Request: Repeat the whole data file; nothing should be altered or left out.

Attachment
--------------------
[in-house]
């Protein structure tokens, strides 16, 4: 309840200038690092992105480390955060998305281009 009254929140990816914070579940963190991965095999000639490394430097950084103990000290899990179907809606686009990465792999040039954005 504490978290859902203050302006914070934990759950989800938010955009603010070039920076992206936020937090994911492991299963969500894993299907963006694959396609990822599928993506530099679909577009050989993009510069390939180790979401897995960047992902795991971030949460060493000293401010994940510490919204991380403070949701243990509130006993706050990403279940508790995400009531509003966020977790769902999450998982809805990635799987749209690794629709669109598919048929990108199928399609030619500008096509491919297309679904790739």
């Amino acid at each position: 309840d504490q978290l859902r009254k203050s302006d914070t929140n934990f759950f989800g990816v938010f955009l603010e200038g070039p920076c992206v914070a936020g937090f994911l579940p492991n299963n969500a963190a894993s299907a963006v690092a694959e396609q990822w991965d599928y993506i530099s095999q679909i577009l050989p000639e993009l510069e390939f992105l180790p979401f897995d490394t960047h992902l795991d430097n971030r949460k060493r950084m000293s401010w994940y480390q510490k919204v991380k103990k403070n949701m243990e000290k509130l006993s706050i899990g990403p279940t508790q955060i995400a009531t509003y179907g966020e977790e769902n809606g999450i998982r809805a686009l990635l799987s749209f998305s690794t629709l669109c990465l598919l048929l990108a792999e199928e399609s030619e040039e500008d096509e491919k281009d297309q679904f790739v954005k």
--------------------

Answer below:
[in-house]
């Protein structure tokens, strides 16, 4: 309840200038690092992105480390955060998305281009 009254929140990816914070579940963190991965095999000639490394430097950084103990000290899990179907809606686009990465792999040039954005 504490978290859902203050302006914070934990759950989800938010955009603010070039920076992206936020937090994911492991299963969500894993299907963006694959396609990822599928993506530099679909577009050989993009510069390939180790979401897995960047992902795991971030949460060493000293401010994940510490919204991380403070949701243990509130006993706050990403279940508790995400009531509003966020977790769902999450998982809805990635799987749209690794629709669109598919048929990108199928399609030619500008096509491919297309679904790739």
């Amino acid at each position: 309840d504490q978290l859902r009254k203050s302006d914070t929140n934990f759950f989800g990816v938010f955009l603010e200038g070039p920076c992206v914070a936020g937090f994911l579940p492991n299963n969500a963190a894993s299907a963006v690092a694959e396609q990822w991965d599928y993506i530099s095999q679909i577009l050989p000639e993009l510069e390939f992105l180790p979401f897995d490394t960047h992902l795991d430097n971030r949460k060493r950084m000293s401010w994940y480390q510490k919204v991380k103990k403070n949701m243990e000290k509130l006993s706050i899990g990403p279940t508790q955060i995400a009531t509003y179907g966020e977790e769902n809606g999450i998982r809805a686009l990635l799987s749209f998305s690794t629709l669109c990465l598919l048929l990108a792999e199928e399609s030619e040039e500008d096509e491919k281009d297309q679904f790739v954005k």